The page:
This looks like an advertisement for the Alaska Food Policy Council. I looked at two reports linked to in the article. Both reports are unsigned. Lots of thought went into them. The 2021 Alaska Food Security Investment Recommendations estimates $40 million to start with. (The population of Alaska is about 710,000 people. The number of AFPC members is unknown).

The nonprofit Council does “increase awareness about Alaska food issues”. I assume that they’ll also increase awareness of inflation.

Scissor
Reply to  Curious George
February 5, 2022 9:05 am

It’ll be interesting to see if the slight population decline of Alaska of the last couple of years continues.

Kevin kilty
February 5, 2022 8:40 am

Echos of Lysenko here. Reason has nearly disappeared from the western world. A few years ago I happened upon a long post by some fellow in Iowa who had planted decorative almond trees because Iowa had officially moved one climate zone (I can’t recall if the USDA was involved in fomenting this belief or not). His trees suffered one disaster after another and finally all died after having been mutilated repeatedly over late and early frosts killing limbs.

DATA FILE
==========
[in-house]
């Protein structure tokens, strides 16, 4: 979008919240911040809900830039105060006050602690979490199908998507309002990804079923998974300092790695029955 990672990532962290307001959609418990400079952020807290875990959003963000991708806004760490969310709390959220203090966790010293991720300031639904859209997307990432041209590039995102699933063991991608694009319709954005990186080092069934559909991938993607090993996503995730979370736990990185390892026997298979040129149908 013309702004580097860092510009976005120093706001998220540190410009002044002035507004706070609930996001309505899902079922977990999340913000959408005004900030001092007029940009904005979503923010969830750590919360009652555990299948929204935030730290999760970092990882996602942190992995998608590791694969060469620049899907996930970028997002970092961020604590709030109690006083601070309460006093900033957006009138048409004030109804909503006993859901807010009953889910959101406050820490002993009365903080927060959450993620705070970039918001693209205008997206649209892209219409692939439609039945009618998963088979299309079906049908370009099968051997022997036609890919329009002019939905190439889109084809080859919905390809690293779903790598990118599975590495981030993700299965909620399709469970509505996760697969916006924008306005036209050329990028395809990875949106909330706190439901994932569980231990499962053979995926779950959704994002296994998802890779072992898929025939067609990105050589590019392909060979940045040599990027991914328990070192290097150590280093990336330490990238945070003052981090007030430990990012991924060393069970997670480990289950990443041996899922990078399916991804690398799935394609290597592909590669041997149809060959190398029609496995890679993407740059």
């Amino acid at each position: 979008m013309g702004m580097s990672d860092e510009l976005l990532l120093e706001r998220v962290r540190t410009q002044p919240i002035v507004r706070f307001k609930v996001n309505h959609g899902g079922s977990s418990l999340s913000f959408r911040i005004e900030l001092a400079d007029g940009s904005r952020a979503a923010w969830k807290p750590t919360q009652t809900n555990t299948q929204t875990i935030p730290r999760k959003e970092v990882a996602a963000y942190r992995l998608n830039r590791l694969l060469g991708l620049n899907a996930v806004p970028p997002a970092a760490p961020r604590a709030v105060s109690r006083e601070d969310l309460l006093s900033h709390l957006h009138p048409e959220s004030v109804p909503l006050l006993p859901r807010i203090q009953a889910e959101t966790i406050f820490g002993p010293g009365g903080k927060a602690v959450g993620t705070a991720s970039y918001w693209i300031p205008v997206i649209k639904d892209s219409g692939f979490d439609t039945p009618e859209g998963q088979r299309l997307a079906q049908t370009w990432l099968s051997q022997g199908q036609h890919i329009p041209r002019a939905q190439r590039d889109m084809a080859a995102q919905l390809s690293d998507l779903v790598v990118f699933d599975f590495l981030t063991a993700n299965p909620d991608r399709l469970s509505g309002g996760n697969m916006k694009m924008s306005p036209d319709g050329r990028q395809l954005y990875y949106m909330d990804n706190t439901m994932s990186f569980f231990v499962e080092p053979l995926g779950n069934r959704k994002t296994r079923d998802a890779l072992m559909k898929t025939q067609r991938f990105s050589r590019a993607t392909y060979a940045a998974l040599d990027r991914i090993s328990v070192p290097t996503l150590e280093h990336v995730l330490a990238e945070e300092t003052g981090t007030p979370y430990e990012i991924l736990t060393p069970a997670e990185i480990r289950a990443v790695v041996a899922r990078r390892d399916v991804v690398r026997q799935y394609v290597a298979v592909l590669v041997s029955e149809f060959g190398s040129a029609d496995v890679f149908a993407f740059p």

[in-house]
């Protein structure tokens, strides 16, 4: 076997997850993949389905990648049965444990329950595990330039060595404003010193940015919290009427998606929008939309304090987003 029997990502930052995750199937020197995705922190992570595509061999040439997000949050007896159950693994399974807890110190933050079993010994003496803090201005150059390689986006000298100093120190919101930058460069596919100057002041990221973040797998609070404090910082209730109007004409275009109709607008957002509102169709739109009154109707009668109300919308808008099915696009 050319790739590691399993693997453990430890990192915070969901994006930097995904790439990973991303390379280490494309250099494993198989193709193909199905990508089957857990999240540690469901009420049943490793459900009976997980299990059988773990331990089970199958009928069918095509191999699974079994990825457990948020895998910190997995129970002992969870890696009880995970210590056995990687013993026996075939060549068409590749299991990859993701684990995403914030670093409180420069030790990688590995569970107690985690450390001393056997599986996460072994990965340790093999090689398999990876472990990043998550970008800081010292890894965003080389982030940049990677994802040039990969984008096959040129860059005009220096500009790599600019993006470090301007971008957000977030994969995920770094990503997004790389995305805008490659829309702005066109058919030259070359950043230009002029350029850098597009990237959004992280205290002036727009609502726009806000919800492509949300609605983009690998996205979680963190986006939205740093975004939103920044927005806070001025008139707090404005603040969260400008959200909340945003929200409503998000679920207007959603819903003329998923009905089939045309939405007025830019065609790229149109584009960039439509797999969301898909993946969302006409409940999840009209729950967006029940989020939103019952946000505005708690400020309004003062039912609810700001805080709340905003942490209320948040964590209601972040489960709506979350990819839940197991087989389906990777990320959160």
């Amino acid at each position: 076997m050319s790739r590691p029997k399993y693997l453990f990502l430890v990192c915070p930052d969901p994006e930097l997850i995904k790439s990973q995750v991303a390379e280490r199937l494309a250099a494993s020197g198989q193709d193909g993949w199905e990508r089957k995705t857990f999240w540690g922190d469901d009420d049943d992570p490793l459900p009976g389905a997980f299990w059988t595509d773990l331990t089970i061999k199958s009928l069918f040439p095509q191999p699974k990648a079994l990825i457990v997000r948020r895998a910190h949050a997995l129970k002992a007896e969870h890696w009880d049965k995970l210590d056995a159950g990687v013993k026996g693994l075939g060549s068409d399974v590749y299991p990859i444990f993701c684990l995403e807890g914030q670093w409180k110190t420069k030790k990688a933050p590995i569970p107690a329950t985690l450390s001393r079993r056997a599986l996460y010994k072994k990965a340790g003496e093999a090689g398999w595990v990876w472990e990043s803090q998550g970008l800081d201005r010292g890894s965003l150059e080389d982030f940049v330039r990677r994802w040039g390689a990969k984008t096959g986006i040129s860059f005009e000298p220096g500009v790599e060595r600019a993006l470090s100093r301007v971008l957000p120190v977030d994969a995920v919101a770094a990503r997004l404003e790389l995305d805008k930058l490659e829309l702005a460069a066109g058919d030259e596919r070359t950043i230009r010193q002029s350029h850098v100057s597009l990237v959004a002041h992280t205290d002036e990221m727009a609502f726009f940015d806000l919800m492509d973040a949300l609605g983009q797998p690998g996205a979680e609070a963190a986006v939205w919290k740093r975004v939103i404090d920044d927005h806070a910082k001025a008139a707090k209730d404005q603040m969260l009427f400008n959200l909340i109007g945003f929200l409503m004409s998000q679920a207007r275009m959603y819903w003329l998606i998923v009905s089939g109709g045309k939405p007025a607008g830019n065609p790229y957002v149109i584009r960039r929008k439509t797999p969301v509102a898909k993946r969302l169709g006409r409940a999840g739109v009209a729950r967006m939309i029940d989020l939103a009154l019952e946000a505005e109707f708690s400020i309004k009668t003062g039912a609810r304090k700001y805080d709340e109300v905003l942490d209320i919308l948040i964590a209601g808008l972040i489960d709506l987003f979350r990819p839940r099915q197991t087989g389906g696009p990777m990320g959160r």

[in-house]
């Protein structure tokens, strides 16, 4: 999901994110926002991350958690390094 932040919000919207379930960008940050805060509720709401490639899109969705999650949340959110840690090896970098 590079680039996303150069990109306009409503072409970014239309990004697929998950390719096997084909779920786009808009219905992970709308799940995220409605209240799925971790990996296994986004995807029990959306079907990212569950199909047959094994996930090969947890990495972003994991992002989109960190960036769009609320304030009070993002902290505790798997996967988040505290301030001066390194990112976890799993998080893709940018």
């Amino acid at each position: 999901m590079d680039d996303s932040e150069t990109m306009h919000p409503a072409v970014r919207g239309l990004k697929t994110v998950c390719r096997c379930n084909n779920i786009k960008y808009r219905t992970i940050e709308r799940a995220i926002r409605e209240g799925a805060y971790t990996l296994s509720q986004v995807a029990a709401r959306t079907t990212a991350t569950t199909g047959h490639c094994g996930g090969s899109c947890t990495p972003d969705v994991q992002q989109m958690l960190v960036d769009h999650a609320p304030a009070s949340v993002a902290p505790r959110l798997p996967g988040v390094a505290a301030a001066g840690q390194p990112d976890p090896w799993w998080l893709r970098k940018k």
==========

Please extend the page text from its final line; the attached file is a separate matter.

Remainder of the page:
His final explanation was that while Iowa may have moved to a warmer climatic zone because of global warming, climate change had altered the polar vortex, and that is what killed the trees.

It was all very serious, but one could not have written a better parody of the idiotic beliefs that people form under expert misinformation.

Last edited 7 months ago by Kevin kilty
Scissor
Reply to  Kevin kilty
February 5, 2022 9:09 am

Too bad. Iowa could use some almond dairies.

CWinNy
Reply to  Scissor
February 5, 2022 11:17 am

Nut milk just sounds better than nut juice or nut cream.

Taylor Pohlman
Reply to  CWinNy